• Four major sectors are expected to experience employment declines -- construction, manufacturing, financial activities and trade.

• Real per capita income is expected to grow slowly and below the national average -- 1.5 percent per year compared to the national average of 1.9 percent. This compares to 3 percent growth in the region in 2006 and 2007.

When looking at individual states, Massachusetts’ strongest performance relative to the U.S. average is expected to be in 2008. New Hampshire is forecast to have growth near or above the U.S. average throughout the forecast period. Vermont is expected to benefit from new real estate and hospitality industry investments being made and have above the U.S. average growth at the end of the forecast period.

EDITORS AND REPORTERS: is available for interviews about his economic forecast beginning Tuesday, May 27, 2008. He can be reached at 603-862-3340 (work), 603-431-7628 (home) and ross.gittell@unh.edu.

Ross Gittell | newswise
Further information:
http://www.unh.edu

More articles from Business and Finance:

nachricht How Strong Brands Translate into Money
15.11.2016 | Kühne Logistics University - Wissenschaftliche Hochschule für Logistik und Unternehmensführung

nachricht Demographic change depresses tax revenues
04.11.2016 | Fraunhofer-Institut für Angewandte Informationstechnik FIT

All articles from Business and Finance >>>

The most recent press releases about innovation >>>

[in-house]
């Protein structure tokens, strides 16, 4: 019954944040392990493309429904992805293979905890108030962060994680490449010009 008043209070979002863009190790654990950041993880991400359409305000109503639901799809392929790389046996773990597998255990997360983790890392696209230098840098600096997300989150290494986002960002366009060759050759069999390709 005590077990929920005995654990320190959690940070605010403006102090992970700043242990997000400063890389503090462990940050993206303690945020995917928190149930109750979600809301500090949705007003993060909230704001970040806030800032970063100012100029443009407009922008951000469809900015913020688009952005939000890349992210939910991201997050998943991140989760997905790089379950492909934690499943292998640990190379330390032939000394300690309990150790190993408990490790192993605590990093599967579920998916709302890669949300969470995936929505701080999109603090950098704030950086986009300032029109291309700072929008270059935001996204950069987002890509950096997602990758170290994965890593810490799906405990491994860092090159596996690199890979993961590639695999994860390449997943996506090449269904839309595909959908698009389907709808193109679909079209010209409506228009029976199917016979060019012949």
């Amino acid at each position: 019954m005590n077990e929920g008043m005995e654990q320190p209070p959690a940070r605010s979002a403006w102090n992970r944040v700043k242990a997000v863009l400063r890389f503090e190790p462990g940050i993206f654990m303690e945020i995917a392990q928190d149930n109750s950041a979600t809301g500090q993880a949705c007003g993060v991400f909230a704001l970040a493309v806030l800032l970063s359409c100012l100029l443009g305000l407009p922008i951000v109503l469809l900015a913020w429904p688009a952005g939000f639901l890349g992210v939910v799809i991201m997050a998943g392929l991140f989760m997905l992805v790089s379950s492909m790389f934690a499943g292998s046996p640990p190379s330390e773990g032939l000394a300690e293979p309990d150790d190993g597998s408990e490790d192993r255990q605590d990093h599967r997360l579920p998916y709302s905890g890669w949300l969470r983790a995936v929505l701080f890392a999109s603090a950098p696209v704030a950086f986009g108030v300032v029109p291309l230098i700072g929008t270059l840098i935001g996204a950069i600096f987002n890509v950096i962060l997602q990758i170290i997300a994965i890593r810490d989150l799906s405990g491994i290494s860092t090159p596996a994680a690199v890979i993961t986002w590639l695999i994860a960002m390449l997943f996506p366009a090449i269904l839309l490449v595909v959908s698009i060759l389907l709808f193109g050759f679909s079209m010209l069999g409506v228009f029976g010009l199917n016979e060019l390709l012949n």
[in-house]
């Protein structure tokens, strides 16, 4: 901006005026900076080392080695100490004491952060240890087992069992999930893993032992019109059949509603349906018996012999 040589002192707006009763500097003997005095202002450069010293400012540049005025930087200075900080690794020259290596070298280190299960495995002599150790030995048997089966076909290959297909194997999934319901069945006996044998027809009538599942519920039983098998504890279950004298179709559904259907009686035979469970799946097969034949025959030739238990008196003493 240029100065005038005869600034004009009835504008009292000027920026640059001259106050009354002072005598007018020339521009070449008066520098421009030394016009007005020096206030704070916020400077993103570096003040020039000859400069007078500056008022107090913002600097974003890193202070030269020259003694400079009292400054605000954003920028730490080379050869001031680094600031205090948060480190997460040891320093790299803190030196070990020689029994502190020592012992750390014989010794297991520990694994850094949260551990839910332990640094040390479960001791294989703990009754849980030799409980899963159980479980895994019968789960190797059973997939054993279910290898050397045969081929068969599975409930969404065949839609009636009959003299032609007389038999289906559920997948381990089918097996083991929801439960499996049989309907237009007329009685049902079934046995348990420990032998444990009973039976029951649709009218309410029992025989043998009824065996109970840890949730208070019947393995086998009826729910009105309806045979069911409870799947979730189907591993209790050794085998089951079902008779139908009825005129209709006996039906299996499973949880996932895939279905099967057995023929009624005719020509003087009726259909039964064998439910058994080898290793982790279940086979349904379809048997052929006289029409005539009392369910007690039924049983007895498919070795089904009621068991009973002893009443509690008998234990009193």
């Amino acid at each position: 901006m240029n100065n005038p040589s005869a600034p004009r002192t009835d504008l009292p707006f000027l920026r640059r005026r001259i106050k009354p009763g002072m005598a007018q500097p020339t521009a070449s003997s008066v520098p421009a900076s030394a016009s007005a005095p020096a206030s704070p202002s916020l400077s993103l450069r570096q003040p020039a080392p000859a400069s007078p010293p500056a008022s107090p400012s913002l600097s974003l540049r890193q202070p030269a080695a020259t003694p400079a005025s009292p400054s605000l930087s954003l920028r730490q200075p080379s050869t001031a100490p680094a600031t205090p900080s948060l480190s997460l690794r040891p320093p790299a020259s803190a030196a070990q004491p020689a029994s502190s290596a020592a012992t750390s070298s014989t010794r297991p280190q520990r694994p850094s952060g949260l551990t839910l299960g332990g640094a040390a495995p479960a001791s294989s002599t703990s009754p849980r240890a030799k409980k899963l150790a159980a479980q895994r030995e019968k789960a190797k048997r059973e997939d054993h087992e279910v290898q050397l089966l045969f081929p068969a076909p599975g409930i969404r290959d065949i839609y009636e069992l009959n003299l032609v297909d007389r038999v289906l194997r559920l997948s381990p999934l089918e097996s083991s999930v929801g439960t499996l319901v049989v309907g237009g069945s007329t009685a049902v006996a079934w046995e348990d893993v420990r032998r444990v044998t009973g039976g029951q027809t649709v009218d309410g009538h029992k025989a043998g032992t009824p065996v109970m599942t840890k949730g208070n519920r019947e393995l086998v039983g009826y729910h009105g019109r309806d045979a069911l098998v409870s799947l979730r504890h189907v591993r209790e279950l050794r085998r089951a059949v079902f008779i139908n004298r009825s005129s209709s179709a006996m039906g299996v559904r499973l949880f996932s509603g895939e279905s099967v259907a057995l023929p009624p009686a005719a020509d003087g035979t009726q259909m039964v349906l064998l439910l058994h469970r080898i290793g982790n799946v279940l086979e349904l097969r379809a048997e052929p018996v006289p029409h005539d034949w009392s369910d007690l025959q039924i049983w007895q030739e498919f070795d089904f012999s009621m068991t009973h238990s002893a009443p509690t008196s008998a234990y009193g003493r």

Die letzten 5 Focus-News des innovations-reports im Überblick:

Im Focus: Significantly more productivity in USP lasers

In recent years, lasers with ultrashort pulses (USP) down to the femtosecond range have become established on an industrial scale. They could advance some applications with the much-lauded “cold ablation” – if that meant they would then achieve more throughput. A new generation of process engineering that will address this issue in particular will be discussed at the “4th UKP Workshop – Ultrafast Laser Technology” in April 2017.

Even back in the 1990s, scientists were comparing materials processing with nanosecond, picosecond and femtosesecond pulses. The result was surprising:...

Im Focus: Shape matters when light meets atom

Mapping the interaction of a single atom with a single photon may inform design of quantum devices

Have you ever wondered how you see the world? Vision is about photons of light, which are packets of energy, interacting with the atoms or molecules in what...

Im Focus: Novel silicon etching technique crafts 3-D gradient refractive index micro-optics